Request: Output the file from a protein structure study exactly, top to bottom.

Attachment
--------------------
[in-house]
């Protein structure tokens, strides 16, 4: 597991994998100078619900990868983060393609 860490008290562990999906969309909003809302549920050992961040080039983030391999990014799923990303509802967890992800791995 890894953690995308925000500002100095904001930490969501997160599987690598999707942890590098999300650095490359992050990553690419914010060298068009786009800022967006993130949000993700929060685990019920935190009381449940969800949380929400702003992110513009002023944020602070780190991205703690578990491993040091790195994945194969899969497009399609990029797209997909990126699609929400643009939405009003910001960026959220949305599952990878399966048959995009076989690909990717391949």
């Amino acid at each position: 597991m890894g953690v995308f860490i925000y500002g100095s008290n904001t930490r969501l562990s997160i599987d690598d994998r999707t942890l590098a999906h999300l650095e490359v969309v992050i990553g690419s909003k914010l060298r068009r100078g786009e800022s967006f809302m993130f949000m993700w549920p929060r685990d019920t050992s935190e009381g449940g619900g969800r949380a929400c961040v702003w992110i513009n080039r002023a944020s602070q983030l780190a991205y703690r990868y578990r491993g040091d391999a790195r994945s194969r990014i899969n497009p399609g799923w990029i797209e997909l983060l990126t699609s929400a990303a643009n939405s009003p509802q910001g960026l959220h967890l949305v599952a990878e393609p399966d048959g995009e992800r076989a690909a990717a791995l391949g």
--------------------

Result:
[in-house]
């Protein structure tokens, strides 16, 4: 597991994998100078619900990868983060393609 860490008290562990999906969309909003809302549920050992961040080039983030391999990014799923990303509802967890992800791995 890894953690995308925000500002100095904001930490969501997160599987690598999707942890590098999300650095490359992050990553690419914010060298068009786009800022967006993130949000993700929060685990019920935190009381449940969800949380929400702003992110513009002023944020602070780190991205703690578990491993040091790195994945194969899969497009399609990029797209997909990126699609929400643009939405009003910001960026959220949305599952990878399966048959995009076989690909990717391949």
């Amino acid at each position: 597991m890894g953690v995308f860490i925000y500002g100095s008290n904001t930490r969501l562990s997160i599987d690598d994998r999707t942890l590098a999906h999300l650095e490359v969309v992050i990553g690419s909003k914010l060298r068009r100078g786009e800022s967006f809302m993130f949000m993700w549920p929060r685990d019920t050992s935190e009381g449940g619900g969800r949380a929400c961040v702003w992110i513009n080039r002023a944020s602070q983030l780190a991205y703690r990868y578990r491993g040091d391999a790195r994945s194969r990014i899969n497009p399609g799923w990029i797209e997909l983060l990126t699609s929400a990303a643009n939405s009003p509802q910001g960026l959220h967890l949305v599952a990878e393609p399966d048959g995009e992800r076989a690909a990717a791995l391949g």